At the meeting in question we were talking about one of the more exciting things we work on and one thing where we definitely all make a joint effort – the start of the classical season. We’re always keen to make a bit of a splash with this, to alert the concert-going public that the Proms are over and it’s time for the start of the ‘proper’ (!) classical season. Not only that but we all want to raise our profiles and remind people that while other very good venues exist in London, Southbank Centre really does offer an unrivalled choice and breadth of classical performance.
So, we’ve been talking in recent meetings about the scope of the campaign – should it be a tube campaign as we did last year? Or should it be more rooted on the Southbank Centre site? We went for the latter. We’ve also been talking about which pictures to use for the campaign, and the re-development of the Classical mini-site on the Southbank Centre website. This is going to feature a video trailer for the new season, so we’ve talked about what that should contain and all contributed footage for it. We’ve also engaged an agency to help promote the launch of the site and the new season online. Everything is progressing nicely now – so expect […]Read More
If you’ve not come across it before the Londonist is a great online magazine, with info and previews of lots of interesting things to do around town. We’re really thrilled they’ve done a little piece on our Night Shift in-a-pub, and that they’re really *got* the OAE and what we’re all about.
If you’re intrigued we still have some advance tickets available for £6 here.
Coming up soon on the blog: Photographer Eric Richmond on the new pictures for the 2011-2012 brochure, What goes on in PRIDE meetings, and why Milk is good for classical music.Read More
I’m Natasha, half of the new Communications Intern duo (my partner in crime being Darren Charlton, the Thursday-Friday man. We’re still looking for a good Jedward style name so have a look at suggestions on the previous blogand start thinking up your own ingenious ideas). I graduated in July from Bristol University so this is my first venture into the working world, away from the comforts of a student loan and 2pm starts. I worked as an OAE student rep during my second and third years and was eager to continue with the orchestra as not only are they the best in the business, but two years of free tickets, badges, beer mats and one personally signed Christmas card from the Communications team won’t repay themselves.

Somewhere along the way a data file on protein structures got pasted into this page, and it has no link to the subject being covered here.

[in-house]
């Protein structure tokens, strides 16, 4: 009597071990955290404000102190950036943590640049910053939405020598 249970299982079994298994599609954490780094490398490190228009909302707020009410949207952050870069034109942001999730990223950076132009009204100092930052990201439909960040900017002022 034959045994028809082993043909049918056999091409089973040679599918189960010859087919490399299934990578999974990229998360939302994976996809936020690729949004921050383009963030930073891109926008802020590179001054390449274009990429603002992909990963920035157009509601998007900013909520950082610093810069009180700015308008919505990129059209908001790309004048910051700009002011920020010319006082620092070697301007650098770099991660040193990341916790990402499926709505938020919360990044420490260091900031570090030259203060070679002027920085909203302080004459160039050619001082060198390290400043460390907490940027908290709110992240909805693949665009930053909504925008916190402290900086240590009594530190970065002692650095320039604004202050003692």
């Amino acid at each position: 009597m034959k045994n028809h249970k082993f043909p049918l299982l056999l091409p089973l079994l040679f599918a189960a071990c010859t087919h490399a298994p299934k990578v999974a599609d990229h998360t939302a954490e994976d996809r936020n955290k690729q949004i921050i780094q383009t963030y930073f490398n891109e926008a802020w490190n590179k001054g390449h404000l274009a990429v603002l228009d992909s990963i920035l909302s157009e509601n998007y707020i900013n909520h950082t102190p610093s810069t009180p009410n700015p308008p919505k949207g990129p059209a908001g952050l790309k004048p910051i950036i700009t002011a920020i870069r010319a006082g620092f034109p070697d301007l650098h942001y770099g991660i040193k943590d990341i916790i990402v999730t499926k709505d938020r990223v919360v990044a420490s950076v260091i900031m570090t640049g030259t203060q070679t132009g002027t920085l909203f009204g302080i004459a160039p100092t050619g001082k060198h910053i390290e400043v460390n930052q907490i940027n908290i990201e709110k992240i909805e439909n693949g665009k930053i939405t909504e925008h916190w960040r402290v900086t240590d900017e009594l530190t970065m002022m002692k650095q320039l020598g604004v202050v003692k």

I am working three days a week which means I sadly won’t experience the delights of ‘Friday Wine’, but to make up for it, my view of the canal is simply breathtaking. Floating beer cans lodged in the inert sheet of green algae and the miraculous bird who walks on water gently drift by whilst I and try to fight off the Prêt-a-Manger cravings (there are two stores within five minutes walk). The atmosphere here is less stuffy office and more creative hub. The building is shared by other companies so there is a lively buzz in the foyer and the gallery downstairs makes a nice view whilst cruising down the escalator. Today’s tasks have included making myself acquainted with the large selection of communal tea, adding media to the new website and narrowly avoiding a wandering set of timpani so squeaky and cumbersome that it required an elevator (so THAT’s why we have one in the open plan office) to be transported from one level to the other! It’s been a pretty great day, the highlight definitely being answering the phone for the first time as ‘Natasha from the OAE’. There are some fab concerts coming up; looking at the orchestra’s schedule is like reading a list of my classical music highlights. First up – I can’t wait to hear three players giving The Star of Kings pub in King’s Cross some special OAE treatment at The Night Shift on Thursday night. Be there! Anyway, time has flown by and it’s now five thirty – home time! I think it is safe to say that day one has been a complete success. Shame about the Friday wine, but how many other interns get to meet Trevor Pinnock on their first day in the office?